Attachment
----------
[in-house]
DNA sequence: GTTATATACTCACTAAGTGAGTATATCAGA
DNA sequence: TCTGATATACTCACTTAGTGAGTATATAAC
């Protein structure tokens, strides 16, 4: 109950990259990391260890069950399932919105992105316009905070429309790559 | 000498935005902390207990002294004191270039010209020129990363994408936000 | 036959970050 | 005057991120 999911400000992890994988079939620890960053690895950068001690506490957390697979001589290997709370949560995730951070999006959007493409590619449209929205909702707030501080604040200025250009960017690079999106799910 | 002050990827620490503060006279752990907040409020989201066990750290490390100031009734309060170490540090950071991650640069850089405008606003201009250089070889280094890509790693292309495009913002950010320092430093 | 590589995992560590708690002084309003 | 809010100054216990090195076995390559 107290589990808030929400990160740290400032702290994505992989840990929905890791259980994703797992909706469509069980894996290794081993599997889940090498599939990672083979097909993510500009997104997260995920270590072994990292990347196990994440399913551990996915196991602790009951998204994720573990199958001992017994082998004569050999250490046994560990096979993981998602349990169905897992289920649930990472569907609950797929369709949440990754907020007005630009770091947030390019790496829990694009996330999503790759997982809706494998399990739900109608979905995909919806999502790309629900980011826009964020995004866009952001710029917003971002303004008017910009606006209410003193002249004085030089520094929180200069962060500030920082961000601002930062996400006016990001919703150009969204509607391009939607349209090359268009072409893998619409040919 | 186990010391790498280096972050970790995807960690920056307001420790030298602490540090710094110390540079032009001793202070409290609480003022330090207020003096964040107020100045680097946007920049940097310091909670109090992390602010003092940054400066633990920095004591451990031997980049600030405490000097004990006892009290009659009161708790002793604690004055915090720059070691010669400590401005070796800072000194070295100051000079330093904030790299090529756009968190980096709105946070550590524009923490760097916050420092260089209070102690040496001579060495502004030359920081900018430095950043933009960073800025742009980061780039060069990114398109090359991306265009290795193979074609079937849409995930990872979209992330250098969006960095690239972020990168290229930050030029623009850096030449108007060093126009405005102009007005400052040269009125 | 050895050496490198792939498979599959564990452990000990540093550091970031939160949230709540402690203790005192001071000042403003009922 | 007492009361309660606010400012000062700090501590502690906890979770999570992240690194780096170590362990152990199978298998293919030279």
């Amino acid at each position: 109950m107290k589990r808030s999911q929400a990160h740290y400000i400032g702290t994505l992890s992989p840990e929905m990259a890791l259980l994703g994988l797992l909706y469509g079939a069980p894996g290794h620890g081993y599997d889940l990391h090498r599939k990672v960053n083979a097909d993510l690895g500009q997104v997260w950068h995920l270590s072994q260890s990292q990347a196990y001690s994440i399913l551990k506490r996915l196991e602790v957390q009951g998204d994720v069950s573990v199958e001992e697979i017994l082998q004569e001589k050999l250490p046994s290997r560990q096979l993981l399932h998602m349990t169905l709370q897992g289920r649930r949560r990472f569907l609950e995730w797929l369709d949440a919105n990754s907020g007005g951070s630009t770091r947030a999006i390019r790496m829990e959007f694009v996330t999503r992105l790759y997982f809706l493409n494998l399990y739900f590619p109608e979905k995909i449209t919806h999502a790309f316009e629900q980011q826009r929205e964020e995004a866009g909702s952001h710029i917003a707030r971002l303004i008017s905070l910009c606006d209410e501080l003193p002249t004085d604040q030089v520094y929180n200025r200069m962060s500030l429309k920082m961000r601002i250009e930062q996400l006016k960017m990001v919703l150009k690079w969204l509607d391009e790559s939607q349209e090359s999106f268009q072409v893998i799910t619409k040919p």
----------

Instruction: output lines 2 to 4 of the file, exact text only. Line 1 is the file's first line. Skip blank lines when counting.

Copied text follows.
DNA sequence: GTTATATACTCACTAAGTGAGTATATCAGA
DNA sequence: TCTGATATACTCACTTAGTGAGTATATAAC
């Protein structure tokens, strides 16, 4: 109950990259990391260890069950399932919105992105316009905070429309790559 | 000498935005902390207990002294004191270039010209020129990363994408936000 | 036959970050 | 005057991120 999911400000992890994988079939620890960053690895950068001690506490957390697979001589290997709370949560995730951070999006959007493409590619449209929205909702707030501080604040200025250009960017690079999106799910 | 002050990827620490503060006279752990907040409020989201066990750290490390100031009734309060170490540090950071991650640069850089405008606003201009250089070889280094890509790693292309495009913002950010320092430093 | 590589995992560590708690002084309003 | 809010100054216990090195076995390559 107290589990808030929400990160740290400032702290994505992989840990929905890791259980994703797992909706469509069980894996290794081993599997889940090498599939990672083979097909993510500009997104997260995920270590072994990292990347196990994440399913551990996915196991602790009951998204994720573990199958001992017994082998004569050999250490046994560990096979993981998602349990169905897992289920649930990472569907609950797929369709949440990754907020007005630009770091947030390019790496829990694009996330999503790759997982809706494998399990739900109608979905995909919806999502790309629900980011826009964020995004866009952001710029917003971002303004008017910009606006209410003193002249004085030089520094929180200069962060500030920082961000601002930062996400006016990001919703150009969204509607391009939607349209090359268009072409893998619409040919 | 186990010391790498280096972050970790995807960690920056307001420790030298602490540090710094110390540079032009001793202070409290609480003022330090207020003096964040107020100045680097946007920049940097310091909670109090992390602010003092940054400066633990920095004591451990031997980049600030405490000097004990006892009290009659009161708790002793604690004055915090720059070691010669400590401005070796800072000194070295100051000079330093904030790299090529756009968190980096709105946070550590524009923490760097916050420092260089209070102690040496001579060495502004030359920081900018430095950043933009960073800025742009980061780039060069990114398109090359991306265009290795193979074609079937849409995930990872979209992330250098969006960095690239972020990168290229930050030029623009850096030449108007060093126009405005102009007005400052040269009125 | 050895050496490198792939498979599959564990452990000990540093550091970031939160949230709540402690203790005192001071000042403003009922 | 007492009361309660606010400012000062700090501590502690906890979770999570992240690194780096170590362990152990199978298998293919030279």